The Imperial Temptation of Xi Jinping

Source: FSSPX News

On January 1, 2024, a new law on “Patriotic Education” went into effect on Chinese soil. The leaders of the different authorized religions in China were convened to be informed that the application of the law rests on the principle that “the state is greater than religion, and the state law is greater than religious rules.”

The Year of the Dragon began on February 10, but the one who now governs Chinese destinies did not wait until then to write the law on Patriotic Education approved on October 24, 2023, by the 14th Standing Committee of the National People’s Congress: a law that went into effect on January 1, 2024, and which aims to reorganize and reinforce the internal propaganda of the Chinese Communist Party (CCP).

This is a law that religions are going to have to try to apply with the greatest care, and to ensure this, the master of Beijing convened, on January 4, 2024, the 25th meeting of the National Joint Conference of Religious Groups.

At the end of a closed session from which nothing was leaked, the five religions authorized on Chinese soil--Catholicism, Buddhism, Taoism, Islam, and part of Protestantism--published five guidelines for their faithful which consist of an unconditional capitulation of religion to the socialist State, with a Chinese flavor.

“Adhere to principles of patriotism, love for the party and love for socialism,” states the first commandment of the Sinicized religion. To make the message clear, Chinese authorities comment: “Our country’s religious circles must learn, think, and practice Xi Jinping Thought on Socialism with Chinese Characteristics for a New Era.” 

“Adhere to and carry forward the fine tradition of patriotism,” recommends the second guideline published by the Conference of Religious Groups, which does not shrink from explaining that in Catholicism, “’patriotism is a commandment of God.’” While remembering that the patriotism mentioned consists of “the unity [...] of our country’s religious circles under the leadership of the Chinese Communist Party.”

“Persist in filling up our country’s religion with excellent traditional Chinese culture.” The third directive aiming to apply the law on patriotic education develops the idea of an accelerated inculturation of religion into Chinese customs and traditions, even if it means totally diluting its essence.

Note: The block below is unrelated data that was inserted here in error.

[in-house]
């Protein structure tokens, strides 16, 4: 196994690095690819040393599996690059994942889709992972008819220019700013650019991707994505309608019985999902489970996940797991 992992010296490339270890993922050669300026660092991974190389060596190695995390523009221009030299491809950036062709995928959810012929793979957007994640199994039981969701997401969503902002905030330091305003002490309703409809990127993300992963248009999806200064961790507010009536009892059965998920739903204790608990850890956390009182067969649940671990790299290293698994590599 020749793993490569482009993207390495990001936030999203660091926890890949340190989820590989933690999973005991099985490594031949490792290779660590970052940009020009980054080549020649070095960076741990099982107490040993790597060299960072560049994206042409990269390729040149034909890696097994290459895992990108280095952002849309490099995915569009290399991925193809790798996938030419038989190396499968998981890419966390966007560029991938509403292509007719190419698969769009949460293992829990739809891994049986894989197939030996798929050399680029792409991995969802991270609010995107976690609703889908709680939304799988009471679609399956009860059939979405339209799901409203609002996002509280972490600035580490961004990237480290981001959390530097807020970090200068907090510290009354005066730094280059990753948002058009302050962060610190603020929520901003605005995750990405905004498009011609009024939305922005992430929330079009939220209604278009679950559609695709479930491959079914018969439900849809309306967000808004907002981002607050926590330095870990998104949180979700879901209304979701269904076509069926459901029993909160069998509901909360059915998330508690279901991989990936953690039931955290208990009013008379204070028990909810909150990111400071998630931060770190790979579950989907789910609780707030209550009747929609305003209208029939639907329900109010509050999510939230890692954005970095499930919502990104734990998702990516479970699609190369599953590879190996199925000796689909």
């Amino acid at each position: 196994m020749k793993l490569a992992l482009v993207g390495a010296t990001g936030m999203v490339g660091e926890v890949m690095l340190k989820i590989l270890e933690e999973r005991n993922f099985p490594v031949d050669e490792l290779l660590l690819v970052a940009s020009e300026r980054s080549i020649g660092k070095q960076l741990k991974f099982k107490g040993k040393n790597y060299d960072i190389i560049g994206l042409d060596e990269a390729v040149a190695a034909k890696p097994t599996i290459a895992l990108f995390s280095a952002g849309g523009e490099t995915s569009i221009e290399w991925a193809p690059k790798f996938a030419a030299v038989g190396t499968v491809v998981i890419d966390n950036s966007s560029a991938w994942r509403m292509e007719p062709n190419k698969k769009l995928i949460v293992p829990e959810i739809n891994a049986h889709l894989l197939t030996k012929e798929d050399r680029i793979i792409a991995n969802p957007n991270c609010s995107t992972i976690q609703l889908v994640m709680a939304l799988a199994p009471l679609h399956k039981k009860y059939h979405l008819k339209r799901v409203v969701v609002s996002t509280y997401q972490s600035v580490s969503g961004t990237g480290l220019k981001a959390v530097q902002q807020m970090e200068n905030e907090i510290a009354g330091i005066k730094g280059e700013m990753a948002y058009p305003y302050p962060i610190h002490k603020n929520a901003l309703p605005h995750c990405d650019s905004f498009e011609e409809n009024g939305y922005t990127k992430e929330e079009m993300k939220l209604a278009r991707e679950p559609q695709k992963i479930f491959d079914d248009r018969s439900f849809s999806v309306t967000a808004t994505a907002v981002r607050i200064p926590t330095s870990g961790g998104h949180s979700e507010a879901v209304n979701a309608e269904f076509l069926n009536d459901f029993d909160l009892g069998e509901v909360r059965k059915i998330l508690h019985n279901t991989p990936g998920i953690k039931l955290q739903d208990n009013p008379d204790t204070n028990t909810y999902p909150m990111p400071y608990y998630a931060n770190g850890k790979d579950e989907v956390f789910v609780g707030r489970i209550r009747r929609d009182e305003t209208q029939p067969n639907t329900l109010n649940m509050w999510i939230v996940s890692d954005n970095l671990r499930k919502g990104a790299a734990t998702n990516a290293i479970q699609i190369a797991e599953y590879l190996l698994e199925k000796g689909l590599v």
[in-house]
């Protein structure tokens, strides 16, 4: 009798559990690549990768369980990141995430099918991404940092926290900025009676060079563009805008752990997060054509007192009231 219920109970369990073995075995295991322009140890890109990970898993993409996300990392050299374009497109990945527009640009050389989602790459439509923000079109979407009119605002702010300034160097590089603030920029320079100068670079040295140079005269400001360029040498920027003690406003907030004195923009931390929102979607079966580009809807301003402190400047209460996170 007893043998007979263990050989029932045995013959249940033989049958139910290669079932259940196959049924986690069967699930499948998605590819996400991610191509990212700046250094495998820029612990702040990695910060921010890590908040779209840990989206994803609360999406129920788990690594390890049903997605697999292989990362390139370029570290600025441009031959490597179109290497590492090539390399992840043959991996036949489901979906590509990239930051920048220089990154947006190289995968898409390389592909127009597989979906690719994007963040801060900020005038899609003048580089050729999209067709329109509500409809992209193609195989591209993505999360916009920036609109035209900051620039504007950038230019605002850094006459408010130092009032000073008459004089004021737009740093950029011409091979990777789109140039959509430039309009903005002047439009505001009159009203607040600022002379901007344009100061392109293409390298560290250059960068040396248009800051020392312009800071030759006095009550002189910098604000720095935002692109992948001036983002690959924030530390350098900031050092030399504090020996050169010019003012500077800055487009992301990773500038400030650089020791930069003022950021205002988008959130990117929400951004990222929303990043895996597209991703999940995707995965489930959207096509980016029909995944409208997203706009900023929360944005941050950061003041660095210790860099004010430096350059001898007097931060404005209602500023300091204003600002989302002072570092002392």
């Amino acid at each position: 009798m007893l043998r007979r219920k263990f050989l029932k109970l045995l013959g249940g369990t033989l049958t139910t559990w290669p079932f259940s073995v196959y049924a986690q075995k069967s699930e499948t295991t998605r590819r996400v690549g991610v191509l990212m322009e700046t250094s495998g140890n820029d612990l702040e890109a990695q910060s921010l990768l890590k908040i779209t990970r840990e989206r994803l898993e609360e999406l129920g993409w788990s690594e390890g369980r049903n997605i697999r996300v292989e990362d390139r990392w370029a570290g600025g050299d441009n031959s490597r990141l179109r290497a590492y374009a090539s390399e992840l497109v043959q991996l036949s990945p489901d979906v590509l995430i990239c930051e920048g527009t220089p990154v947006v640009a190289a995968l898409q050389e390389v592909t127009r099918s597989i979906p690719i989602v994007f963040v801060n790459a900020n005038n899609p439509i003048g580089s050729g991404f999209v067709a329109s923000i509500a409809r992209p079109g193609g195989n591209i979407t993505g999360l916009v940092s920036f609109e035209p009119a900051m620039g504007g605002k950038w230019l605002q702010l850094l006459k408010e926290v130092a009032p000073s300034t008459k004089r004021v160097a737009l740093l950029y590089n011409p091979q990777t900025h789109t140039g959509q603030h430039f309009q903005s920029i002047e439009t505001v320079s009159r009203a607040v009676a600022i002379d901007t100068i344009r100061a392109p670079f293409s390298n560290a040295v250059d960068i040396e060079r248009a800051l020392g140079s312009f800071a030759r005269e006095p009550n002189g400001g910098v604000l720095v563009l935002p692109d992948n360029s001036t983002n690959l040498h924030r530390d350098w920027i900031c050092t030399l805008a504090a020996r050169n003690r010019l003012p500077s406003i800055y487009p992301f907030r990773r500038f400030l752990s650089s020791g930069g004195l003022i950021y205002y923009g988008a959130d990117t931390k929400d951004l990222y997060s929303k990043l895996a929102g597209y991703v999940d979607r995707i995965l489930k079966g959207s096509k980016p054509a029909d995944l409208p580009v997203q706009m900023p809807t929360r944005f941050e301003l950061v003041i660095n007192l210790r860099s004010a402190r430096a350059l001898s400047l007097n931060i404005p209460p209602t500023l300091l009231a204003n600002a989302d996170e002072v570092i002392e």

The fourth directive is not reassuring for Chinese Catholics: “Continue to carry out patriotic education and practice patriotic activities,” the religious leaders subservient to the CCP ask. By this is intended a teaching enriched by “the history of the Party, the history of the New China, [...] the history of socialist development.”

As for the last axis, it demands neither more nor less than a form of autocephaly for the Church: “strengthen the self-construction of religious groups,” it is demanded, which amounts, in the eyes of the Communists, to “guide religious clergy and religious believers to firmly establish the awareness that the state is greater than religion, the state law is greater than religious rules.”

In an ironic twist of fate, these new rules come a few months before the re-negotiation of the provisional agreement concluded between China and the Holy See in September 2018, a secret agreement meant to put an end to the schism of an episcopate appointed without the agreement of Rome, and which is de facto asked to profess a clearly schismatic doctrine.

Could this be a way for Beijing to announce that the agreement will not be renewed in September and consequently, definitively abandoned? If the Chinese Communists wanted to send this message, they could not have done it better.